U.S. in 1920's

Essay by bossplaya786High School, 11th gradeA-, March 2004

download word file, 2 pages 5.0

The U.S. quickly and unenthusiastically became impressed into the role as a global leader. During the post-war era, until the peak of the depression in 1932, America witnessed remarkable progress technologically, economically, socially, and religiously. Industry developed time-saving devices that increased production while reducing costs. American stocks soared and a higher standard of living was attained. For the first time in its history America became a land of urban dwellers. The tremendous difference from tradition and custom due to progressivism and industrialization alienated many citizens. The United States' emergence as a world superpower, both economically and increasingly socially.

During the early 20th century, Henry Ford became the industrial Gods. During the 1920s, automobile registration increased three-fold from 8 million to 23 million. It unified distant communities and brought America together. The perfection of the assembly line and utilization of interchangeable parts destroyed. The new advances reduced the amount of hours and cost put into production.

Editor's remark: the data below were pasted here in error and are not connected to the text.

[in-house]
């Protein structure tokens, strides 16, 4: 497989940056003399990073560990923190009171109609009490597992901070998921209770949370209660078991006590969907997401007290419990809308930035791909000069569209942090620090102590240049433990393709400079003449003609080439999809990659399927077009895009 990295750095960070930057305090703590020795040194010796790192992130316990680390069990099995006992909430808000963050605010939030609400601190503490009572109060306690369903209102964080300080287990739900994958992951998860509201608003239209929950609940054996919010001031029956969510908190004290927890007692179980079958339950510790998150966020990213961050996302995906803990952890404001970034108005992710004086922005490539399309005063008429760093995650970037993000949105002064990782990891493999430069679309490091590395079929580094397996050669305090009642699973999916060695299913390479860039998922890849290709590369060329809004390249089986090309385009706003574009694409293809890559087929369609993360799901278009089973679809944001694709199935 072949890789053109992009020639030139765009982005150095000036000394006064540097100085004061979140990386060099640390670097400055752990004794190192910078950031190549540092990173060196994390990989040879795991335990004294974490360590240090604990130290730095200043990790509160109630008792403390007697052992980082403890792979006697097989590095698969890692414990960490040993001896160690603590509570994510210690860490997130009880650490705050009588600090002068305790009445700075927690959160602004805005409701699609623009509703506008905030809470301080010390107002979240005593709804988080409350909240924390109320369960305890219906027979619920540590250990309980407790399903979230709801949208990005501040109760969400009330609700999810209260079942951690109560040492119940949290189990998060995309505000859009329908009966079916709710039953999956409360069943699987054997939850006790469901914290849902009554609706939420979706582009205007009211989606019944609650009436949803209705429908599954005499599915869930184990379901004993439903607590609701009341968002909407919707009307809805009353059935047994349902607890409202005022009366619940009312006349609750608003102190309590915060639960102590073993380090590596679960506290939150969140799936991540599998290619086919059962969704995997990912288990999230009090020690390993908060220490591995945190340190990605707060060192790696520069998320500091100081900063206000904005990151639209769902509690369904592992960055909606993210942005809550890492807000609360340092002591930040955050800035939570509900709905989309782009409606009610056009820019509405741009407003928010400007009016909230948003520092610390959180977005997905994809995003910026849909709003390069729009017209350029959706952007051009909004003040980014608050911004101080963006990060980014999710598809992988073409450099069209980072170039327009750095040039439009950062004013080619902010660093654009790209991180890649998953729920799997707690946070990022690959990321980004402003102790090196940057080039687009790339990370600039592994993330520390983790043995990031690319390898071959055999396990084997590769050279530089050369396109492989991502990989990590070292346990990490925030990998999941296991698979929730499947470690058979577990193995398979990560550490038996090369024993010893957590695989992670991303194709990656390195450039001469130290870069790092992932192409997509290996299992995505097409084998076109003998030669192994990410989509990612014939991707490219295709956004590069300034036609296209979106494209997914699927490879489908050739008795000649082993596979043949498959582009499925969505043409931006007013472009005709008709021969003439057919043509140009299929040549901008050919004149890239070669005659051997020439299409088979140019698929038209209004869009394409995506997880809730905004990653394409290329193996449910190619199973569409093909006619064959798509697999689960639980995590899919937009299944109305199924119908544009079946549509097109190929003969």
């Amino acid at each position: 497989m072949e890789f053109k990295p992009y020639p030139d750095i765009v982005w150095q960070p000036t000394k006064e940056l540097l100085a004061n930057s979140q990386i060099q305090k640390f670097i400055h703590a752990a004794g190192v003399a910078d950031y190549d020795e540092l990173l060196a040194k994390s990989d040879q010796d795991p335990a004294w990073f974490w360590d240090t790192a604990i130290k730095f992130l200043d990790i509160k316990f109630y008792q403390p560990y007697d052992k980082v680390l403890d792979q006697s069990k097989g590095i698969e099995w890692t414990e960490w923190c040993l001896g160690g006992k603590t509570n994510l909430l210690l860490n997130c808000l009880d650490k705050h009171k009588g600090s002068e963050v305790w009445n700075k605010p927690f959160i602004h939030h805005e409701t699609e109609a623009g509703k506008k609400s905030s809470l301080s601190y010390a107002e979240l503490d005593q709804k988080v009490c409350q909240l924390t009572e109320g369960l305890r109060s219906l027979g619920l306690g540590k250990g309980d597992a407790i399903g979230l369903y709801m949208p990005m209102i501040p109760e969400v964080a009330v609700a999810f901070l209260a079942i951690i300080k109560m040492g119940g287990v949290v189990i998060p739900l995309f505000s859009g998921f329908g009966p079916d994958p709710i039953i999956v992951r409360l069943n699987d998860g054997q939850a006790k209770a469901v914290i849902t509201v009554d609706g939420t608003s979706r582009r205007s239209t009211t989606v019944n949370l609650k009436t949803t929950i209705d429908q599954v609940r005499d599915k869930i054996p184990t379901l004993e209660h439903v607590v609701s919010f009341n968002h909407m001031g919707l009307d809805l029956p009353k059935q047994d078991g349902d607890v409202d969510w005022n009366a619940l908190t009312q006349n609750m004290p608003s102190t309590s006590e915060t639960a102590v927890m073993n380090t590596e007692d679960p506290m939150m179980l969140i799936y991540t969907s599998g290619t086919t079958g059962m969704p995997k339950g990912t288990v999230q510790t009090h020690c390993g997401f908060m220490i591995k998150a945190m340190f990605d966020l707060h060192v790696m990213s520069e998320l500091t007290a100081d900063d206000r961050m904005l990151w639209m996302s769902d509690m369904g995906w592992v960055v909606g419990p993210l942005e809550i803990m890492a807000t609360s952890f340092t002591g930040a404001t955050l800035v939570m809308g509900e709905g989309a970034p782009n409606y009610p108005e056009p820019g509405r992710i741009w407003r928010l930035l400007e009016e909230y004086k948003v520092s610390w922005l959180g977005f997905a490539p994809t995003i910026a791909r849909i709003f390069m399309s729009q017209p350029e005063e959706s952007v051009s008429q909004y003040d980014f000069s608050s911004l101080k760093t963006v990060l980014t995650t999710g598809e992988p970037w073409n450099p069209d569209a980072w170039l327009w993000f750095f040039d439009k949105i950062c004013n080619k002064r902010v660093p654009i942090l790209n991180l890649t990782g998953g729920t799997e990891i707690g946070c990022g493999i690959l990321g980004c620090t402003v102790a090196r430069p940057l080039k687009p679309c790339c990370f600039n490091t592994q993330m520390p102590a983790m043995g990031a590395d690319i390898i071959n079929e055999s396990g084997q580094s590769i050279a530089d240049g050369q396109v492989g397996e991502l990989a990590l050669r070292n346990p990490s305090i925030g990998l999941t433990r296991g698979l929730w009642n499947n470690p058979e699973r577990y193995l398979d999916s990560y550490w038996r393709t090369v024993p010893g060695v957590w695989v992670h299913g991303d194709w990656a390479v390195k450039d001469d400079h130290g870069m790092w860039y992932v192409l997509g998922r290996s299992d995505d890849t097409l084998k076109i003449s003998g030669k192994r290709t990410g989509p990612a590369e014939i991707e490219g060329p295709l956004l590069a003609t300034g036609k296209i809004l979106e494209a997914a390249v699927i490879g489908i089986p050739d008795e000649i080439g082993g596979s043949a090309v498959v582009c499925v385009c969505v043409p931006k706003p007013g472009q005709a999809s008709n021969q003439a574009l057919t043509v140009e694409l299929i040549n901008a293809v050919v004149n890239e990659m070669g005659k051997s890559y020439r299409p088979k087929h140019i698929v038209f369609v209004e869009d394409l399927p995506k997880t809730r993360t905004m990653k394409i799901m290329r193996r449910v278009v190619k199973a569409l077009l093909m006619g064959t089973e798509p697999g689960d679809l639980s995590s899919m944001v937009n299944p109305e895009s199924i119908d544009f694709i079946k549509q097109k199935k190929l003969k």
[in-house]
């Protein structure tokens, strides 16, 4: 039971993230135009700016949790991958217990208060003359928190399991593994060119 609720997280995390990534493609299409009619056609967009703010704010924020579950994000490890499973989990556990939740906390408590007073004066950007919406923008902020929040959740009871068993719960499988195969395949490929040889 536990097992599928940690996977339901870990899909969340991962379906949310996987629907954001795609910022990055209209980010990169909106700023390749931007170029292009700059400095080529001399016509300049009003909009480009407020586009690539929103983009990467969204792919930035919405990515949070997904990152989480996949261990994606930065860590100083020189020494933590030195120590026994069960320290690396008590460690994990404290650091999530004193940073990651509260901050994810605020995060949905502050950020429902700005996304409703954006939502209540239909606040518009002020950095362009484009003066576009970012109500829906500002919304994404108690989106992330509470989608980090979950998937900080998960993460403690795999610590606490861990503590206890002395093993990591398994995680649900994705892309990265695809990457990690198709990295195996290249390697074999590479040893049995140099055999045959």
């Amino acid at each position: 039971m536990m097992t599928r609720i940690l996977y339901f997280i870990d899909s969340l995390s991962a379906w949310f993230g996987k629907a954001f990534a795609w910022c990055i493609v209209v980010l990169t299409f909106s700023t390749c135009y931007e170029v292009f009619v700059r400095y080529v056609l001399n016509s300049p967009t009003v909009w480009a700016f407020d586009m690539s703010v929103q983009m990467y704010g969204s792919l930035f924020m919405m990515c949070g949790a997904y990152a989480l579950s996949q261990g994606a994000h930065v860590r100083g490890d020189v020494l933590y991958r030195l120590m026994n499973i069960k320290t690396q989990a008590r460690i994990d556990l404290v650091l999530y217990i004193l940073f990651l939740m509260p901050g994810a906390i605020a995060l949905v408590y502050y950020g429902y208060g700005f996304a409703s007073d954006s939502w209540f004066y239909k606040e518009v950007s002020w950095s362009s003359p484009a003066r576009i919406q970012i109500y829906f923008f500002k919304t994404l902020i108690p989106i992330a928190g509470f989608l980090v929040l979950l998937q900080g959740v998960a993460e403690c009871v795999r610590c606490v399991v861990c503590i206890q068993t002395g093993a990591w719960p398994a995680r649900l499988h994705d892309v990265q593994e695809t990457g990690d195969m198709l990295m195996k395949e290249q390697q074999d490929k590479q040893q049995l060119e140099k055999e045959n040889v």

On the home front electricity, vacuums, washing machines and a wide range of electric appliances reduced the amount of house chores. The key to this tremendous prosperity of the 1920s was the enormous increase in efficiency of production. Over a period of 15 years America streamlined its industry and became more successful in a new global market.

In 1914 the Gross National Product of the United States was roughly $30 billion. By 1929 it had risen to almost $100 billion. Such a distinctive expansion was due to the consolidation of business and their entrance into the world market. After WWI Germany was faced with a tremendous reparation bills, The Dawes Plan and the Young Plan, to pay off its debt Germany borrowed from the U.S. and paid other winning European countries in WWI, who then repaid debts to America. Thus a cash cycle was...